People will shun the bank and take their deposits and business elsewhere. This is a tragic end to a business that many thought at one stage was mould breaking, but that’s the harsh way economic cycles administer justice.
Over the next few weeks this reputational stain will become more evident as horrendous news emerges from the bank in terms of bad debts and the extent to which the loan book was a one-way leveraged punt.
The capital flight from the bank will cause a massive funding problem as its loan to deposit ratio plummets further and its e80bn loan book smothers the bank in the financial excrement that the once “brilliant” bankers of the property boom misdiagnosed as assets.
Eventually, with its share price as zero, Minister Lenihan will have to nationalise the thing fully. This means that the national debt of the country will rise by e80bn (Anglo’s loan book) without a red cent having been spent on health, education or social welfare.
This will push credit spreads for Ireland out further as foreign investors will realise that they are also buying the hazardous waste of Anglo when they think about lending to the Irish sovereign.
The Minister will now face another dilemma, what does he do with Anglo? The thing is now a State liability full of loans to bankrupt developers for half-built developments all around Ireland. It will also be home to a few hundred knackered employees who have seen their dreams and, in many cases, their family’s futures implode. None of this is pretty and for most of these middle-ranking victims, none of this is deserved.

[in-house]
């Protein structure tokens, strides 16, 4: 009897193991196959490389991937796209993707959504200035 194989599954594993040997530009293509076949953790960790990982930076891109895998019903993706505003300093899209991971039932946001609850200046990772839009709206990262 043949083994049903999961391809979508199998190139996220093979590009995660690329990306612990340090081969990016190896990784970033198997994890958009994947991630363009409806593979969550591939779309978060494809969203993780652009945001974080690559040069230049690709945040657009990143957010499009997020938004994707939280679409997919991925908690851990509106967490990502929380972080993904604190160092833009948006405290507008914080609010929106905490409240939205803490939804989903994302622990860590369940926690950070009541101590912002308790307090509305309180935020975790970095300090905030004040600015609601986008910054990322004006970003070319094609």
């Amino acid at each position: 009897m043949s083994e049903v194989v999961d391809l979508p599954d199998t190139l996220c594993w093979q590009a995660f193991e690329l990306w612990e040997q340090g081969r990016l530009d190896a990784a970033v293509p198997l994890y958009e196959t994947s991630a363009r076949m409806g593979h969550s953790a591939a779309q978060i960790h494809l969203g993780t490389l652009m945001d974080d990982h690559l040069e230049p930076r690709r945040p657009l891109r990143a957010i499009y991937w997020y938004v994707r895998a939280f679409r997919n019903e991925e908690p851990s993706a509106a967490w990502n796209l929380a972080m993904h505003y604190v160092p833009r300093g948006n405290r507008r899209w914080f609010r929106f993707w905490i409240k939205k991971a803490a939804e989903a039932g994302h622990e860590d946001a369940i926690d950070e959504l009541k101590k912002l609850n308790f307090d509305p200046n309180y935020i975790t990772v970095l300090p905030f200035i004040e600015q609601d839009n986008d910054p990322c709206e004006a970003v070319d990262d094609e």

But the same process will happen all over the country as unemployment soars. One of the main reasons unemployment will soar is because of this banking phenomenon called ‘deleveraging’. While deleveraging will cause Anglo to go bust, it will have a vicious impact on credit in our country. The term is one of those horribly grainy expressions that make their way into economics. It means that the Irish banks who have presided over a most ludicrous expansion of their loan books by borrowing abroad, will have to lend considerably less in the years ahead and take in considerably more deposits to bring this ratio down to the European average.
The main Irish banks have a loan to deposit ratio of over 160. They will have to bring this figure down to between 80 and 100 in the next few years. This implies a massive contraction of credit, retail sales, tax revenue and cash in the economy. So what are we to do?